Kimberly Parker

Kimberly Parker

Pronouns: She/her/hers
Assistant Professor

Energy, Environmental & Chemical Engineering

  • Phone
  • Office
    Brauer Hall, Room 1004
  • Lab location
    Brauer 1035


PhD, Stanford University, 2016
MS, Yale University, 2013
BS, University of Illinois at Urbana-Champaign, 2011

Research areas


Studies the fate of chemical and biological pollutants in soil, air and water


Professor Parker’s research group is advancing the state of the science in engineering and chemistry to address emerging environmental challenges. The group’s ultimate goal is to predict contaminant behavior in environmental systems and to optimize strategies to minimize the risk posed by these contaminants to human and ecosystem health.

Several current research projects are redefining the scope of environmental chemistry and engineering to enable the safe and sustainable use of next-generation biotechnology products. Additional projects investigate complex reaction pathways to develop new approaches to treat contaminants in water.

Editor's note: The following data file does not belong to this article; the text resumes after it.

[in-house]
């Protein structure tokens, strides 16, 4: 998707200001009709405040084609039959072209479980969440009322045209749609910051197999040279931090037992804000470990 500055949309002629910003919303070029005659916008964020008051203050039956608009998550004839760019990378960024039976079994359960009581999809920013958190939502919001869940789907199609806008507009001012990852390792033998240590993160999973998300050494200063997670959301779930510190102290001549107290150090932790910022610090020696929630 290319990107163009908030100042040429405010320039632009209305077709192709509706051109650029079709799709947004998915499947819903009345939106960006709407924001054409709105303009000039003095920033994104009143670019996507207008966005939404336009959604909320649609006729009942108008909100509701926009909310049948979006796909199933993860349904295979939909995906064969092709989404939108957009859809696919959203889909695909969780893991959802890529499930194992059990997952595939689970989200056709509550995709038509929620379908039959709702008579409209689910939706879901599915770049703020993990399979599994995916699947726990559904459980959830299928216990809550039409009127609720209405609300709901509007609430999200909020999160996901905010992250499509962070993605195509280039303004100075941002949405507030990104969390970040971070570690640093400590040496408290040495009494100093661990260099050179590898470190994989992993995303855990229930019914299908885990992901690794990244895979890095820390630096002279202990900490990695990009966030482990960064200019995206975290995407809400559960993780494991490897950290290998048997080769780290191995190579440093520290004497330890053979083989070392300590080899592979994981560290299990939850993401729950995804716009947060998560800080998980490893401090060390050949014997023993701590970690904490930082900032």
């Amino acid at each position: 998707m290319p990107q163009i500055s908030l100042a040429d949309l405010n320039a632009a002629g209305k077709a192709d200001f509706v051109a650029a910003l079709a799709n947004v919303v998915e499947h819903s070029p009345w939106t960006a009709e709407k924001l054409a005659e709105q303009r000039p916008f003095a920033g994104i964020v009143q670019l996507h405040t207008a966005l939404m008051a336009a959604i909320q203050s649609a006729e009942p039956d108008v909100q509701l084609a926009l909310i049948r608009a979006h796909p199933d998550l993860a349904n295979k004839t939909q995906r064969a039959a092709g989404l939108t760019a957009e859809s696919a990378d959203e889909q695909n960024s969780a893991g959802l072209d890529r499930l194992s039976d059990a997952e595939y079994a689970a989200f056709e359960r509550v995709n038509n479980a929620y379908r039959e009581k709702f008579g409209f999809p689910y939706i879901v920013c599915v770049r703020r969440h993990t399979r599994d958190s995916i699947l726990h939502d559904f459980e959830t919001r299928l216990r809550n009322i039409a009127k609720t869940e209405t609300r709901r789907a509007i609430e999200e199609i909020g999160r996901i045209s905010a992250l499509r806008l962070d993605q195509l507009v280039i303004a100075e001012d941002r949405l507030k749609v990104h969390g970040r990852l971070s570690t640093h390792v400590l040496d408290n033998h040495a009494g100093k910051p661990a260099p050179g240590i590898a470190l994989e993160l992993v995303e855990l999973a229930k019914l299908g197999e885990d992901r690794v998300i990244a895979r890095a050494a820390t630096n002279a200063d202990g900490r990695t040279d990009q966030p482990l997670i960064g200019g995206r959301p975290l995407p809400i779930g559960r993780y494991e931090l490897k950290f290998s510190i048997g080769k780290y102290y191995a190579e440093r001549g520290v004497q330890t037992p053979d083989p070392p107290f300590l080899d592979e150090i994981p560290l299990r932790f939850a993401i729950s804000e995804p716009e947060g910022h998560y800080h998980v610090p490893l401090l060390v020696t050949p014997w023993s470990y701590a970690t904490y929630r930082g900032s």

Professor Parker earned her PhD at Stanford University, where she was supported by the Abel Wolman Fellowship (American Water Works Association), the Gerald J. Lieberman Fellowship (from Stanford for excellence in teaching) and the National Science Foundation Graduate Research Fellowship. She was then awarded a Marie Curie Individual Fellowship (European Commission) to conduct research at ETH Zurich (Switzerland) prior to joining the faculty at Washington University.

Her research has been recognized with honors including the Best Science Paper of the Year published in Environmental Science & Technology (2016), the Paul V. Roberts/AEESP Outstanding Doctoral Dissertation Award (2017) and an NSF CAREER Award (2021).

Video spotlight


Current projects

  • Environmental fate of novel biochemical pesticides produced by genetically modified organisms
  • Herbicide use on emerging herbicide-tolerant crops and their impact on human and environmental health 
  • Oxidative and photochemical reactions of organic pollutants and by-product formation